Thursday, November 6, 2008

And the Winner Is...Prediction Markets!

(Felix Salmon) There were three types of prognosticators that tried to forecast the outcome of year's elections:
  1. Economic models - This group largely relies on economic variables like inflation and GDP growth to make its predictions. Examples here include models from Yale economist Ray Fair, Moody's Economy.com, and Macroeconomic Advisers.

  2. Smart Polls - This group tried to control for a whole host of variables that could potentially introduce bias into individual polls (like gender, income, regions voting history, etc.) Big players here are FiveThirtyEight and Stochastic Democracy.

  3. Prediction Markets - If you're reading this blog, I'm assuming you know what these are.

Before we take a look at how these three groups did last night, there are three caveats:

  • I'm ignoring probability distributions, margins of error, confidence intervals, standard errors and all that, and will only highlight the final raw numbers that the sources themselves advertised except in the case of the Iowa Electronic Markets where I pulled the vote-share number from Nov. 3rd's close.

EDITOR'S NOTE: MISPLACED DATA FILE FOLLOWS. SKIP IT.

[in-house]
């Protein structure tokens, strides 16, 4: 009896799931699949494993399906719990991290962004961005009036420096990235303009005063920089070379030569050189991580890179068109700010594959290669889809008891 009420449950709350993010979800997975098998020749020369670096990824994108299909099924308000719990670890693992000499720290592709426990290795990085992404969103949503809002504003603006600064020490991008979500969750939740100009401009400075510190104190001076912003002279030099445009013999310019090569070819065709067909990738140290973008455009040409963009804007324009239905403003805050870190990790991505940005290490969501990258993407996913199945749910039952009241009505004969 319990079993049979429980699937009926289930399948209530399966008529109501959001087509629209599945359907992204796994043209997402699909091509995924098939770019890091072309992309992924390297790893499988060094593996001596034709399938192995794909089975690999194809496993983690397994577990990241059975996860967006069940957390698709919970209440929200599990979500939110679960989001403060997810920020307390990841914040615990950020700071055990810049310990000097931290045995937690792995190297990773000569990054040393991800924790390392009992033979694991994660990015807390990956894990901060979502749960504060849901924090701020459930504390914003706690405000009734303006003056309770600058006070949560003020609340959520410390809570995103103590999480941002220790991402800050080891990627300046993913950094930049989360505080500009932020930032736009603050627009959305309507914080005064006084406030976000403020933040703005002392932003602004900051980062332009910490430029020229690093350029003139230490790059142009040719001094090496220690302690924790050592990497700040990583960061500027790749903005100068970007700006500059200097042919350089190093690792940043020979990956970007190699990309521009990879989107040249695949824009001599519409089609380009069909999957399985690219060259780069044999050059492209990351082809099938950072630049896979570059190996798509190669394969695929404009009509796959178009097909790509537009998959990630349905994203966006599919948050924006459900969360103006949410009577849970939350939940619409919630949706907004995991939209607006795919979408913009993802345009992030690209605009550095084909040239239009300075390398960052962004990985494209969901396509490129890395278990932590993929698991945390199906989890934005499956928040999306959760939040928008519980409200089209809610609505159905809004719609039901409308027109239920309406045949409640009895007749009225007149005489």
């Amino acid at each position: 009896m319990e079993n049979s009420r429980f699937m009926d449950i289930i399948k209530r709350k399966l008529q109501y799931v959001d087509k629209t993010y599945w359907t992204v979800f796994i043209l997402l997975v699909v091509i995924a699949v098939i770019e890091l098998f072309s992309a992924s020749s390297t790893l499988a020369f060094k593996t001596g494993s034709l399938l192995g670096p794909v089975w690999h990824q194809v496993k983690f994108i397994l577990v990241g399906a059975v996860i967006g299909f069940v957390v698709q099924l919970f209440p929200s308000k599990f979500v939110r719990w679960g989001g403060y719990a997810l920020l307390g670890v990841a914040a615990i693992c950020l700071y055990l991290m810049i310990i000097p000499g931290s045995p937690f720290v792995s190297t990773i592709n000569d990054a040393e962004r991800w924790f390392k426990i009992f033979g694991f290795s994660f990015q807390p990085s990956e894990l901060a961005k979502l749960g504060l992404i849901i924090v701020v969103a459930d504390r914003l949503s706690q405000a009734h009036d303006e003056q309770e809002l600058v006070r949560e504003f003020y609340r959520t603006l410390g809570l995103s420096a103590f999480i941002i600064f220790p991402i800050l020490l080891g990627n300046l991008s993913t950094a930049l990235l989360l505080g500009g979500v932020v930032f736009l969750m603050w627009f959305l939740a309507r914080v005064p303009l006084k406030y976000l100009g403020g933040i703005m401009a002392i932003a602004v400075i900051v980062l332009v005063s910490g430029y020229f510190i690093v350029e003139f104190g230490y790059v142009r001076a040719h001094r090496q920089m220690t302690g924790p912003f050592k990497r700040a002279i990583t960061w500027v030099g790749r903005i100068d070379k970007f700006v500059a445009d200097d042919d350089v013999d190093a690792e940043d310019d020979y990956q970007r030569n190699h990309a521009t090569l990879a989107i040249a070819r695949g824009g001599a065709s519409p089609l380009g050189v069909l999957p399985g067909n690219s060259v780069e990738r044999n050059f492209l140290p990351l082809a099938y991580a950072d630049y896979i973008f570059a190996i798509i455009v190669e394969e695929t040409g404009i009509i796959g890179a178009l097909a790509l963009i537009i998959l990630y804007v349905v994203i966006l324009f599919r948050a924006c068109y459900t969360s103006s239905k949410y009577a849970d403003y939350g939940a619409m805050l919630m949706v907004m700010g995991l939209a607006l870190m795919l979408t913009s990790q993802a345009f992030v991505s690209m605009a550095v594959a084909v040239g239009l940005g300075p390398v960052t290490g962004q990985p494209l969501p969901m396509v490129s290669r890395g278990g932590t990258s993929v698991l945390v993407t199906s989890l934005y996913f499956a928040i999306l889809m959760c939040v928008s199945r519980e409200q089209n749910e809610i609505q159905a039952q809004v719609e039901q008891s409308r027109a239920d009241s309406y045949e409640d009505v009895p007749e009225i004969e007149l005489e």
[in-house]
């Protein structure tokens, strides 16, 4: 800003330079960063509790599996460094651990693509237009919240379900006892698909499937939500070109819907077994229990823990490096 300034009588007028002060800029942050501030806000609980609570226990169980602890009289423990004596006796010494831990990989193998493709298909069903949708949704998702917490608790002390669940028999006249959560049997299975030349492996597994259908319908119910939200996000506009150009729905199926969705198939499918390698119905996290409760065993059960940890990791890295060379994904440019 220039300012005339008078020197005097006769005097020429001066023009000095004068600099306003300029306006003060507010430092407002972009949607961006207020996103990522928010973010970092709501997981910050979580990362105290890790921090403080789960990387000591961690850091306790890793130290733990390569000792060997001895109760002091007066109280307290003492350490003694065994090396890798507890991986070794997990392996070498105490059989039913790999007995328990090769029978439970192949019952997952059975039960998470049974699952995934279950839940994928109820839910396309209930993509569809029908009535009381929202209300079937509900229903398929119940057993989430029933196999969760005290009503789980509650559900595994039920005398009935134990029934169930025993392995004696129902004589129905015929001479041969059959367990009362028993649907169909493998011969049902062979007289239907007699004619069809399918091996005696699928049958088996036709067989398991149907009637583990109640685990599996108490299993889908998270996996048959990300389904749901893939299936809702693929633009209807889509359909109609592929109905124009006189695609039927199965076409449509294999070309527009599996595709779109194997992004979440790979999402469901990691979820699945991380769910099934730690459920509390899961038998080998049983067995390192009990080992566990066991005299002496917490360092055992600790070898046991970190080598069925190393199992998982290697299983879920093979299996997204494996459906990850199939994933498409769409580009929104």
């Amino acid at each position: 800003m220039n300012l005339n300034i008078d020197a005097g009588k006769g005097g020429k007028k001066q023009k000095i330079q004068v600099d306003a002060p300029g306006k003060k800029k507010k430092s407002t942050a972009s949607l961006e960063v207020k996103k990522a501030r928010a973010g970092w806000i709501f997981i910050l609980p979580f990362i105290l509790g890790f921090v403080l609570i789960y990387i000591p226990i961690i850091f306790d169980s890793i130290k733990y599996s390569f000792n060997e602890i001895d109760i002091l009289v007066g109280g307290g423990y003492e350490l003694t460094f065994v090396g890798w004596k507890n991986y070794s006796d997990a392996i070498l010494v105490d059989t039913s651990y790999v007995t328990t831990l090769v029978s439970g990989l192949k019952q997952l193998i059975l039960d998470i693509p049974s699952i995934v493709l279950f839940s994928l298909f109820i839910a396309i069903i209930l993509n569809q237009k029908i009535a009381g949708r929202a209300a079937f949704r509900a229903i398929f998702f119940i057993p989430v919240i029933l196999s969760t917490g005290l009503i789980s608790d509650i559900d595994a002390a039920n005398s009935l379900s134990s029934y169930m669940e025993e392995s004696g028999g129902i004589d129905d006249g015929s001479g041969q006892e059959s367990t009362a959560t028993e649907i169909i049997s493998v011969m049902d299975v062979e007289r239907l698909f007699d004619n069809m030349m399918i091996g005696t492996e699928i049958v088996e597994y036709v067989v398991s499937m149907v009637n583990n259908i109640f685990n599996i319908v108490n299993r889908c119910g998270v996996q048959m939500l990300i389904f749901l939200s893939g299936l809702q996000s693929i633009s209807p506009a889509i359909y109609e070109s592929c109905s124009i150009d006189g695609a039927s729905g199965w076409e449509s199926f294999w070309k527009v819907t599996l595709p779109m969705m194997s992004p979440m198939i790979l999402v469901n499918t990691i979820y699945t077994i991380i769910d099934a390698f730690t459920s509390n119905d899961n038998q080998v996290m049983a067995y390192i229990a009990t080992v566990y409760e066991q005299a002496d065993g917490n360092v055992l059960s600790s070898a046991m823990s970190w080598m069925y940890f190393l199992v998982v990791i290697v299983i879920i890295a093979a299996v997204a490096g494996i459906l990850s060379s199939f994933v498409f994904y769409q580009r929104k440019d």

• As of the writing of this post, 97 percent of the total vote has been counted, so vote-shares may change. Post will be updated to reflect this.

  • I'm giving Missouri to McCain and North Carolina to Obama.

Here's a table that shows each source's prediction and how far off they were. Not everyone had predictions for both vote-share and electoral votes. For space reasons, only Obama is included:


Vote-Share
Obama
Electoral Votes
Obama
Vote-Share
Error
Electoral
Error
Actual
53.1
364
--
--
BetFair
--
364
--
0
FiveThirtyEight
53.1
349
0
15
Intrade
--
364
--
0
I.E.M.
53.5
--

--
Macro. Advisers
54.3
--
1.2
--
Fair Model
51.9
--
1.2
--
Stochastic Democracy
53.8
353
0.7
11

By and large, everybody got the big picture correct. But Intrade and BetFair were right on the nose in the electoral college category while FiveThirtyEight was identically close in vote-share. So the original title of this post will have to change to It's a Tie! Coming in second was I.E.M. followed by Stochastic Democracy while the economic models pulled up the rear. (Which makes sense since economic models are handicapped by having to use older data.)

To reiterate, this isn't scientific and just for fun, so FiveThirtyEight doesn't have to eat its words just yet.

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